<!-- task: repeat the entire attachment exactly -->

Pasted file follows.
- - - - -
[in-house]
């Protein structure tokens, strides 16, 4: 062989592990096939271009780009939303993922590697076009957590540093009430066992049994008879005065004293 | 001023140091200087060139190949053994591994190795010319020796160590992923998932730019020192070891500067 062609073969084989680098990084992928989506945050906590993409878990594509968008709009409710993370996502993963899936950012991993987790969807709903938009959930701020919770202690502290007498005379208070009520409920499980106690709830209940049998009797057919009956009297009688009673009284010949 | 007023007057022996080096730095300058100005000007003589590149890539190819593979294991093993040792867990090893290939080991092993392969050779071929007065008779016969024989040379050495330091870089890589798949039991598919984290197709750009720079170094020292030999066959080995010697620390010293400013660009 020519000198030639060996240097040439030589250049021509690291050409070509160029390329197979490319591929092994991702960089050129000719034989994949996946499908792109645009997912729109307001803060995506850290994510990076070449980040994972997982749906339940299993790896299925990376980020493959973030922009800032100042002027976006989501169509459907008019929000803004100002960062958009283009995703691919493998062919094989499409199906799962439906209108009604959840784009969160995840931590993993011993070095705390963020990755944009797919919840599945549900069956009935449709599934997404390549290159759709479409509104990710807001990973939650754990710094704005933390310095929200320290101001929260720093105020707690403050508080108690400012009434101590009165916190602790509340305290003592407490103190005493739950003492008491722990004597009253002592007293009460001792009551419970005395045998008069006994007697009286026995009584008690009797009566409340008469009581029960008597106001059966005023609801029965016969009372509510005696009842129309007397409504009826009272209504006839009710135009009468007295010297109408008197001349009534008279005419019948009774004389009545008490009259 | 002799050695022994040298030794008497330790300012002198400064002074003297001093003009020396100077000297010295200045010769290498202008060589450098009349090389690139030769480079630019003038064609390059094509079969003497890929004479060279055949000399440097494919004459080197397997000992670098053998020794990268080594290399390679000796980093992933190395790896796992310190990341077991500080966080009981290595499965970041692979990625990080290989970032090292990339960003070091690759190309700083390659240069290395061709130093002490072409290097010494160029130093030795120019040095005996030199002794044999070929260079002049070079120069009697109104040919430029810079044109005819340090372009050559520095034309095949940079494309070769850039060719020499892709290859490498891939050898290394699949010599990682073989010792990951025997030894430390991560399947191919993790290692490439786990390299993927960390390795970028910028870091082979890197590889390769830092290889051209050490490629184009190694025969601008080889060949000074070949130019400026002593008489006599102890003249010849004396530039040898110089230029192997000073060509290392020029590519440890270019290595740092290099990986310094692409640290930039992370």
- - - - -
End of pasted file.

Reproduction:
[in-house]
């Protein structure tokens, strides 16, 4: 062989592990096939271009780009939303993922590697076009957590540093009430066992049994008879005065004293 | 001023140091200087060139190949053994591994190795010319020796160590992923998932730019020192070891500067 062609073969084989680098990084992928989506945050906590993409878990594509968008709009409710993370996502993963899936950012991993987790969807709903938009959930701020919770202690502290007498005379208070009520409920499980106690709830209940049998009797057919009956009297009688009673009284010949 | 007023007057022996080096730095300058100005000007003589590149890539190819593979294991093993040792867990090893290939080991092993392969050779071929007065008779016969024989040379050495330091870089890589798949039991598919984290197709750009720079170094020292030999066959080995010697620390010293400013660009 020519000198030639060996240097040439030589250049021509690291050409070509160029390329197979490319591929092994991702960089050129000719034989994949996946499908792109645009997912729109307001803060995506850290994510990076070449980040994972997982749906339940299993790896299925990376980020493959973030922009800032100042002027976006989501169509459907008019929000803004100002960062958009283009995703691919493998062919094989499409199906799962439906209108009604959840784009969160995840931590993993011993070095705390963020990755944009797919919840599945549900069956009935449709599934997404390549290159759709479409509104990710807001990973939650754990710094704005933390310095929200320290101001929260720093105020707690403050508080108690400012009434101590009165916190602790509340305290003592407490103190005493739950003492008491722990004597009253002592007293009460001792009551419970005395045998008069006994007697009286026995009584008690009797009566409340008469009581029960008597106001059966005023609801029965016969009372509510005696009842129309007397409504009826009272209504006839009710135009009468007295010297109408008197001349009534008279005419019948009774004389009545008490009259 | 002799050695022994040298030794008497330790300012002198400064002074003297001093003009020396100077000297010295200045010769290498202008060589450098009349090389690139030769480079630019003038064609390059094509079969003497890929004479060279055949000399440097494919004459080197397997000992670098053998020794990268080594290399390679000796980093992933190395790896796992310190990341077991500080966080009981290595499965970041692979990625990080290989970032090292990339960003070091690759190309700083390659240069290395061709130093002490072409290097010494160029130093030795120019040095005996030199002794044999070929260079002049070079120069009697109104040919430029810079044109005819340090372009050559520095034309095949940079494309070769850039060719020499892709290859490498891939050898290394699949010599990682073989010792990951025997030894430390991560399947191919993790290692490439786990390299993927960390390795970028910028870091082979890197590889390769830092290889051209050490490629184009190694025969601008080889060949000074070949130019400026002593008489006599102890003249010849004396530039040898110089230029192997000073060509290392020029590519440890270019290595740092290099990986310094692409640290930039992370």